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Scientists identify two new key players involved in development of prostate cancer

Scientists identify two new key players involved in development of prostate cancer

Understanding how a normal healthy cell turns into a cancerous one is our best bet yet for beating the disease. It will help better diagnose the cancer type, and enable the development of more effective, and less toxic therapies. But cells have evolved all sorts of sophisticated ways to become cancerous, and identifying the molecules involved and how they function in each type of cancer is a major undertaking. [More]
Discovery could help scientists reduce global vitamin A deficiency

Discovery could help scientists reduce global vitamin A deficiency

A research team's discovery of new information about how plants synthesize carotenoids, precursors for vitamin A that are essential for plant development and survival, and human health, could help scientists increase the levels of provitamin A in food crops and reduce global vitamin A deficiency. [More]
Men who use finasteride to treat benign prostate enlargement experience worsening ED

Men who use finasteride to treat benign prostate enlargement experience worsening ED

Men with benign prostate enlargement who used finasteride (also known as proscar and propecia) to treat their condition, experienced worsening erectile dysfunction (ED) that did not resolve with continued treatment. In addition, they experienced a reduction in their testosterone levels leading to hypogonadism (little to no production of sex hormones). [More]
GSU scientists design new MRI technique for early detection of liver tumors

GSU scientists design new MRI technique for early detection of liver tumors

Scientists at Georgia State University with funding from the National Institute of Biomedical Imaging and Bioengineering have designed an imaging technique to detect early-stage liver tumors, and have proven it successful in mice. [More]
UC Davis funds BRAIN-STIM program to uncover potential treatments for neurodegenerative disorders

UC Davis funds BRAIN-STIM program to uncover potential treatments for neurodegenerative disorders

In 2013, President Obama announced the Brain Research through Advancing Innovative Neurotechnologies (BRAIN) Initiative, unveiling plans to make a bold investment to understand the human mind with the intent to uncover ways to prevent, treat and cure brain disorders like Alzheimer's, autism, and epilepsy. [More]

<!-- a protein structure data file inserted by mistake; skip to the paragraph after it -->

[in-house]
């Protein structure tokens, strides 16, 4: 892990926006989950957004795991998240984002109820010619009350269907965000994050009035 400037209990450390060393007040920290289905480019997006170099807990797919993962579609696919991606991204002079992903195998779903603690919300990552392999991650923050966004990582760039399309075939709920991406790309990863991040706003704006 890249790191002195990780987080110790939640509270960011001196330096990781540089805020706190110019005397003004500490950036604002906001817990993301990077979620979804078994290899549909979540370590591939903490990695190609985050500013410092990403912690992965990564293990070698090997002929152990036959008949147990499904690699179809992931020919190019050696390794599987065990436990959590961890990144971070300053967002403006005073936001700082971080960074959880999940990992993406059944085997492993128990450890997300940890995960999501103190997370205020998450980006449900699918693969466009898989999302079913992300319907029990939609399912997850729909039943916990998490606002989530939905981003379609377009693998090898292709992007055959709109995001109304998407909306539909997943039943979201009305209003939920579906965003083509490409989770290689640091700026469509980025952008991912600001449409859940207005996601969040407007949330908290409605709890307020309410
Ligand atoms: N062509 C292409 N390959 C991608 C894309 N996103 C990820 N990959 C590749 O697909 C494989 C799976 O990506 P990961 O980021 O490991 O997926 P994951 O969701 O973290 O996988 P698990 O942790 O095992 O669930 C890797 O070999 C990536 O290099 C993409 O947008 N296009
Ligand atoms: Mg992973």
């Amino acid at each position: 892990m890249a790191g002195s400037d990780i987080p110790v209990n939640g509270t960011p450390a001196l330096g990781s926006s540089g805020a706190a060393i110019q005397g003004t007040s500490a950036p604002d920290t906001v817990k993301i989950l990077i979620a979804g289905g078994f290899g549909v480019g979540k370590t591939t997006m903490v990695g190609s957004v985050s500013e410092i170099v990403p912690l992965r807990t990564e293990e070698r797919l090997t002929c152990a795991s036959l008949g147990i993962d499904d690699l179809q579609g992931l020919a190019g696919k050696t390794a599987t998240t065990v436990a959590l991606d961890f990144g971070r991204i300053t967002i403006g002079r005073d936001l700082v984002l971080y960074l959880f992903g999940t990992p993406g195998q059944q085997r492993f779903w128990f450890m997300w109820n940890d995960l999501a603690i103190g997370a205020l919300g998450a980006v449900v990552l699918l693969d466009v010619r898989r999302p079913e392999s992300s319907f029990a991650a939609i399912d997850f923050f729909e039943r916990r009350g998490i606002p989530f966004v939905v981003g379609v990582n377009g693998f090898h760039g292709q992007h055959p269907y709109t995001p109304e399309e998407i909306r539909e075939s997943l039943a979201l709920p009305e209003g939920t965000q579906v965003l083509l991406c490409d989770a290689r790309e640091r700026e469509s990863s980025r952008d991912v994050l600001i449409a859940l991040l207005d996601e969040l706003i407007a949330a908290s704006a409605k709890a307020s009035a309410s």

Frankfurt researchers decode molecular details that provide better understanding of neurodegenerative diseases

Frankfurt researchers decode molecular details that provide better understanding of neurodegenerative diseases

Quality control is important - this is not only applicable to industrial production but also true for all life processes. However, whereas an enterprise can start a large-scale recall in case of any doubt, defects in the quality control systems of cells are often fatal. [More]

Biochemists devise snappy new technique for blueprinting cell membrane proteins

Biochemists from Trinity College Dublin have devised a new technique that will make the difficult but critical job of blueprinting certain proteins considerably faster, cheaper and easier. [More]
Anna Nele Meckler and Armelle Corpet to receive SNSF's 2015 Marie Heim-Vögtlin Prize

Anna Nele Meckler and Armelle Corpet to receive SNSF's 2015 Marie Heim-Vögtlin Prize

The biologist Armelle Corpet and paleo-climatologist Anna Nele Meckler will receive the 2015 Marie Heim-Vögtlin (MHV) Prize. This distinction rewards their remarkable scientific work supported by a MHV grant. The prize will be bestowed on 23 September 2015 at the Swiss National Science Foundation. [More]
UC Santa Cruz-led study offers new insights into molecular mechanisms of biological clock

UC Santa Cruz-led study offers new insights into molecular mechanisms of biological clock

A new study led by UC Santa Cruz researchers has found that a protein associated with cancer cells is a powerful suppressor of the biological clock that drives the daily ("circadian") rhythms of cells throughout the body. [More]
Researchers transform bacteria into 'secret agents' for detecting disease

Researchers transform bacteria into 'secret agents' for detecting disease

Another step forward has just been taken in the area of synthetic biology. Research teams from Inserm and CNRS (French National Centre for Scientific Research) Montpellier, in association with Montpellier Regional University Hospital and Stanford University, have transformed bacteria into "secret agents" that can give warning of a disease based solely on the presence of characteristic molecules in the urine or blood. To perform this feat, the researchers inserted the equivalent of a computer programme into the DNA of the bacterial cells. [More]